The $100 SpikerBox v1.0!

May 12 2009 Published by under Uncategorized

Apparently the $100 spike boyz have been busy bees over the past year. To recap:

As I stumbled back deep into the UU section (the end) of the afternoon SfN poster session in search of coffee, I noticed a bit of a crowd surrounding a poster board, in rapt attention. As I approached they started laughing and clapping. This is unusual. There is rarely a crowd back in the History / Teaching (and now Ethics) section of the poster sessions.
I decided to investigate.

...
Spike-Prototypes400.jpgTheir submitted abstract lays out the goal of the study:

We here present a self-imposed engineering challenge. If we have a standard PC laptop and a cricket caught in the back yard, can we record a spike (action potential) for under $100 using components purchased solely from local neighborhood hardware stores and Radioshack?

YouTube and podcast (part of Neuropod podcast).
So, what do these gents have on tap for this year?


They have incorporated as Backyard Brains. This is fantastic. So what are they about?

About "Backyard Brains"
As grad students at University of Michigan, co-founders Tim and Greg often interacted with schoolchildren during neuroscience outreach events. Children consistently demonstrate creativity, however they are frequently unaware of the possibilities of biotechnology. Electronic kits, ant farms, chemistry sets, and toy microscopes are currently available, however these devices do not provide insight into the inner workings of the body.
We developed a bio-technology kit that was affordable and user-friendly to be used in classrooms and at home. We look forward to bringing you our first product, the Spikerbox, in a few weeks.

Gage and Marzullo....take it away.

18 responses so far

  • Becca says:

    This is so freakin awesome!

  • Luigi says:

    Their 'conventional' price estimates are way out of line. There are many different commercial amplifiers and digitizers that can do what they describe very well (probably better) for maybe $2000-$3000 total. As an undergrad, I worked in a lab where we built all our own differential amplifiers, for maybe $80 each. A single transistor was half the cost. It's not clear whether their $100 device includes any sort of digitizing capabilities (I don't think it does, and hearing what basically sounds like static will only get a high school lab so far). But that's easy to solve as there are many digitizers on the market. Axon Instruments (now 'Molecular Devices') used to give away (free) a little digitizer perfect for this kind of stuff.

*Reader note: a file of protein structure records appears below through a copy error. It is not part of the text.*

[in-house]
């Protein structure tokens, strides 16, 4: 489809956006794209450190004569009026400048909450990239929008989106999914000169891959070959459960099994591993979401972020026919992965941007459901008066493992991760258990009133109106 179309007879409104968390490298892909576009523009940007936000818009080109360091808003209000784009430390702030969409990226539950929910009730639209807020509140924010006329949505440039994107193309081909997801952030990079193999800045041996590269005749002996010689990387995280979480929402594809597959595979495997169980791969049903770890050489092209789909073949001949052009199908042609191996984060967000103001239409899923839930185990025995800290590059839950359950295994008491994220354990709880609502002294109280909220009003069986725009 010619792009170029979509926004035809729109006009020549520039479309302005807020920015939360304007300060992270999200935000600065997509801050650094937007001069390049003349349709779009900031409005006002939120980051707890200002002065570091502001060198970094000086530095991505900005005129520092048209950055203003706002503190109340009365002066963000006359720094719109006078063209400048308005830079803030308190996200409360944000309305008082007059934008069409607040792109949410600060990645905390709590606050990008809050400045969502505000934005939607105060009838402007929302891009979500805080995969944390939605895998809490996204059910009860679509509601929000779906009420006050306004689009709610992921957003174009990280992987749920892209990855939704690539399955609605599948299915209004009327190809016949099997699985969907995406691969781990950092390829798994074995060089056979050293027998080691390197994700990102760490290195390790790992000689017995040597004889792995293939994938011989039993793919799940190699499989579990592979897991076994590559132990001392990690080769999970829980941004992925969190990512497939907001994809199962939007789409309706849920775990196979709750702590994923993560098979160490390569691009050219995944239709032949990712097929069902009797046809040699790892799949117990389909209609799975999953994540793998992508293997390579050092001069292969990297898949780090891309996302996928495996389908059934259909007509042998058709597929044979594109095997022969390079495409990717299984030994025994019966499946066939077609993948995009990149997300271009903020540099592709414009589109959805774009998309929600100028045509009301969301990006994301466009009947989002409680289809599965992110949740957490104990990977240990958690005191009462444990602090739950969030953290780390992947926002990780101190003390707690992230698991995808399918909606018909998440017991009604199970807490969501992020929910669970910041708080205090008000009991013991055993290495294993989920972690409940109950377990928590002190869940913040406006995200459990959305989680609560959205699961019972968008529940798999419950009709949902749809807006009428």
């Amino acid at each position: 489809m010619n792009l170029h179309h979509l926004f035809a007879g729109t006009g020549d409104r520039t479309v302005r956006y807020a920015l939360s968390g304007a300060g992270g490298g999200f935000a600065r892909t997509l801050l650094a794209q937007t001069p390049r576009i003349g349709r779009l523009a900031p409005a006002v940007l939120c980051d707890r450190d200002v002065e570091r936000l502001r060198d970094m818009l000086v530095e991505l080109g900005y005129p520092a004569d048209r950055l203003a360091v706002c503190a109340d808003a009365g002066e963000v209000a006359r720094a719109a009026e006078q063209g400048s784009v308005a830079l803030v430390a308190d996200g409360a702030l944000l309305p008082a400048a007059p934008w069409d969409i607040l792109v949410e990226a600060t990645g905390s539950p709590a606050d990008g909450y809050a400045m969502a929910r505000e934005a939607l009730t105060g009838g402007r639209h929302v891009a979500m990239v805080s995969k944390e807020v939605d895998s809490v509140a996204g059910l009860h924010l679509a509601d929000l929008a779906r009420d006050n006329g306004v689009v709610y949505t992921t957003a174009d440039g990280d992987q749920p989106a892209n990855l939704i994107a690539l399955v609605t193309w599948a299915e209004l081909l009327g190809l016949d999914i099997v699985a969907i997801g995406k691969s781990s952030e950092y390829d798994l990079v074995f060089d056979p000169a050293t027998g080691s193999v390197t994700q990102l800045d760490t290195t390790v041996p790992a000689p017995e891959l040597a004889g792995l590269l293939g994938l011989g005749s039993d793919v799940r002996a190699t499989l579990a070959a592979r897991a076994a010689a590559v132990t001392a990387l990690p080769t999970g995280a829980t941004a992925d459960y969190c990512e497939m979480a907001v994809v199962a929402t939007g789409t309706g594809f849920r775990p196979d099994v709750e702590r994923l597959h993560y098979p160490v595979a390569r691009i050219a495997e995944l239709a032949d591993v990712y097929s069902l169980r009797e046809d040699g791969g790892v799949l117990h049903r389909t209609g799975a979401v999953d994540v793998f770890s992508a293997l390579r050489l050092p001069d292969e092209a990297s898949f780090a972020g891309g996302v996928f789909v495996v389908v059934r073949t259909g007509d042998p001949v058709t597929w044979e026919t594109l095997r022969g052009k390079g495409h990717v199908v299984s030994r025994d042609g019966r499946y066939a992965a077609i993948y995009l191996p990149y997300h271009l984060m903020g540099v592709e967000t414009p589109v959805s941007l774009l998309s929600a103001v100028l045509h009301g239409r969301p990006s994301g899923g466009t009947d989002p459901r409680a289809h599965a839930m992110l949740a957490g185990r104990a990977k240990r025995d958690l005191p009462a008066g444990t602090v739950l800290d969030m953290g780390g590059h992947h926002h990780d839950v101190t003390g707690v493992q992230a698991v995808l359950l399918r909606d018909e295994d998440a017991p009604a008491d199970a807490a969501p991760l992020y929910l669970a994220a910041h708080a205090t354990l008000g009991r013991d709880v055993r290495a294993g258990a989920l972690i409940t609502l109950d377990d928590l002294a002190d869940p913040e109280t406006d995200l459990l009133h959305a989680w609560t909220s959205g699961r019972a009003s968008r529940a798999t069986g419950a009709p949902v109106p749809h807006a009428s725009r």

Still, one hundred bucks is pretty darn good. Great idea. Hope they succeed.
    In the mean time (or instead), my best advice is find a copy of 'Experimental Neurobiology: A Laboratory Manual' by Oakley and Schafer. Don't let the copyright (ca. 1978) scare you; except for the use of digitizers & computers instead of oscilloscopes or paper-based chart recorders, electrophysiological technology really hasn't changed. This book is (or should be) the bible of neurophysiology teaching resources. I've never seen anything else that even comes close. Has anyone else?

  • TheAmazinglyDifficultFeatofClicking says:

    Luigi,
    http://www.backyardbrains.com/Spikerbox.aspx
    Come on now dude, try to keep up!

  • Luigi says:

    OK, Mr. Amazing, I clicked. It looks like I was right; the Spikerbox doesn't include a digitizer. It plugs into the laptop's audio input. So it's basically just an amp circuit with connectors.
    I'm not saying that's bad or anything. It's still great. And a nice idea for teaching labs.
    But let's not get carried away. You can get a nicer thing commercially from Warner or Dagan for about a thousand bucks, which is nowhere near the 'fifty thousand dollars' they claim (~2:18 in the video). Marketing & distribution & certifications & tech support are not cheap, either. Just because you can put something together for a hundred bucks doesn't mean other people are morons or cheats.